How to Get Rid of June Bugs

Nip the Problem in the Bud and Avoid Major Headaches

June bug

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You're relaxing with a drink on your porch when, all the sudden, a hard-bodied, you're hit by a flying insect. You look down and see that the culprit was a beetle—more specifically, a June bug. These pests can be a nuisance to you out on your deck during the evening in early summer because they will be attracted to any lights you have on, though they can't do much harm to you. Your landscape, however, is not so lucky.

What Are June Bugs and What Damage Do They Cause?

Part of the problem in discussing "June bugs" is that this common name is deceiving on two counts:

  • A number of different insects go by this common name, and not all of them are equally destructive to the landscape in all parts of the Northern Hemisphere.
  • Even where we are discussing a particular species, different common names are used. While "June bug" is most popular in some regions, in others, "June beetle" or "May beetle" may be used.

All June bug species are considered scarab beetles, all start out as a larval form known as "grubs," and all appear as adults in the garden in late spring to early summer. Both the adults and the grubs can cause landscape damage.

The grubs are most notorious for damaging lawn grass (they live underground and eat grass roots, causing die-back in your lawn), while the adults can eat the leaves of trees, shrubs, vegetable plants, etc. But the extent of the damage caused by the adults can vary not only from region to region but also from year to year. For example, some years in New England (United States), one type of June bug, the Japanese beetle (Popillia japonica), will devastate the squash plants in your garden, while during other years, they may be strangely absent.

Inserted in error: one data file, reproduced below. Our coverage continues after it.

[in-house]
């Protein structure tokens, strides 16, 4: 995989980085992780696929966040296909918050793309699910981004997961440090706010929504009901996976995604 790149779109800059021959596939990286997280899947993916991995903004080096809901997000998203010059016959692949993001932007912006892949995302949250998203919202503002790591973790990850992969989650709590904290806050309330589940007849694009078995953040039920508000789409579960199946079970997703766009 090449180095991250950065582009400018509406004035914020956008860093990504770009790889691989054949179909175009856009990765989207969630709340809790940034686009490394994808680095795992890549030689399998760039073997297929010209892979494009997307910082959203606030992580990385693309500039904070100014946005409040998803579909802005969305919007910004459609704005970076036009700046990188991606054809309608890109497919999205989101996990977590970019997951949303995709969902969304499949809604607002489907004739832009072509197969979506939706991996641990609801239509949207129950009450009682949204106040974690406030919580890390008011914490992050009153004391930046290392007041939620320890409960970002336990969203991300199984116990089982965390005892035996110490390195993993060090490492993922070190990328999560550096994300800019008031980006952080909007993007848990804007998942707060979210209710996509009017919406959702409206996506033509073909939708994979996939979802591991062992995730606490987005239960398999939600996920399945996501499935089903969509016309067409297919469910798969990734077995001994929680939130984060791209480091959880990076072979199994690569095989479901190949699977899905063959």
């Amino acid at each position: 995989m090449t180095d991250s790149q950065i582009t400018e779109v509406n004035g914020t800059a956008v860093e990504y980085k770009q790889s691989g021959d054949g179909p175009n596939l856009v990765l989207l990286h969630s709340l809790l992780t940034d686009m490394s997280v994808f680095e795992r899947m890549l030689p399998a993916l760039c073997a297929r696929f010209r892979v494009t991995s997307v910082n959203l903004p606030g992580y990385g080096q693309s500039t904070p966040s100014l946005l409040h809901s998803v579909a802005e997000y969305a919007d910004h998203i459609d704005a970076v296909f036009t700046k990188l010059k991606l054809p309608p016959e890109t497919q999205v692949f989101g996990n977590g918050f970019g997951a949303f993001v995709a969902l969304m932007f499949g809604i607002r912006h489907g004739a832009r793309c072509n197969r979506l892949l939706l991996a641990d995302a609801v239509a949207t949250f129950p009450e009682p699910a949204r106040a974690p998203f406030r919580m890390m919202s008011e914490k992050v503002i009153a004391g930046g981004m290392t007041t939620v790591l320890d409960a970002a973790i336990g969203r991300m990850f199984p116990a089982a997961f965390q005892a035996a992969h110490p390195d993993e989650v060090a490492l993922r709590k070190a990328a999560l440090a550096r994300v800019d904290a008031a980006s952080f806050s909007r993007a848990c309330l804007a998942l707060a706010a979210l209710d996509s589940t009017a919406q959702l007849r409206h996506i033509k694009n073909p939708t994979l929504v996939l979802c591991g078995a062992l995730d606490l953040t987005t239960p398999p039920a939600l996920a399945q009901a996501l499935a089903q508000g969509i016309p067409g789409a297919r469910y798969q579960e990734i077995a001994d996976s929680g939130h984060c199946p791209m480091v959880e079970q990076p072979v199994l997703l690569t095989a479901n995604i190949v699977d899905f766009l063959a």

Perhaps the insect most strongly associated with the common name of "June bug" is Phyllophaga longispina. Unless otherwise noted, it is with Phyllophaga spp. that we are dealing here (although most of the information applies equally to other types of June bug).

Signs of a Problem (Even if You Don't See Beetles or Grubs)

There are a few indicators that let you know that you may have a problem either with adult June bugs or their larvae:

  • You have brown patches in your lawn.
  • Small holes are being dug in your lawn overnight. These holes are often made by skunks searching for grubs, which are a food source for them.
  • Moles also eat grubs, so, if you have a mole problem, the source of it may be a grub problem.
  • Holes are being chewed in the leaves of some of your plants.

Monitor your landscape for such signs and follow up upon their detection by confirming the presence of these insects. For confirmation that grubs are present, simply dig up some sod in your lawn and inspect the soil for grayish-white, caterpillar-like bugs that vary from less than an inch to slightly more than an inch long (they curl up into a "C"-shape when disturbed). For confirmation that the adults are present, walk your landscape faithfully and inspect the leaves of your plants for beetles.

Taking effective, timely action is a great way to prevent problems from June bugs and their grubs.

Best Way to Get Rid of June Bugs

The "best" way, in this case, refers not so much to a method as it does to timing. Do not wait until the adult beetles are present before practicing pest control. It is far better to target the grubs rather than trying to kill the adults. The grubs are contained in a defined space, underneath your grass. This makes it easier to wipe them all out. By contrast, the adults, as flying insects, could be anywhere.

The life cycle of June bugs varies according to species, but here is a typical scenario:

  • The females deposit eggs in the lawn in mid-summer.
  • The grubs soon hatch out and remain near the soil surface till fall.
  • They burrow deeper into the ground for winter.
  • They emerge from the ground in spring as adult beetles.

To kill the grubs, apply an insecticide that contains carbaryl or trichlorfon in September. At this time, they are still close enough to the soil surface to be susceptible to an insecticide.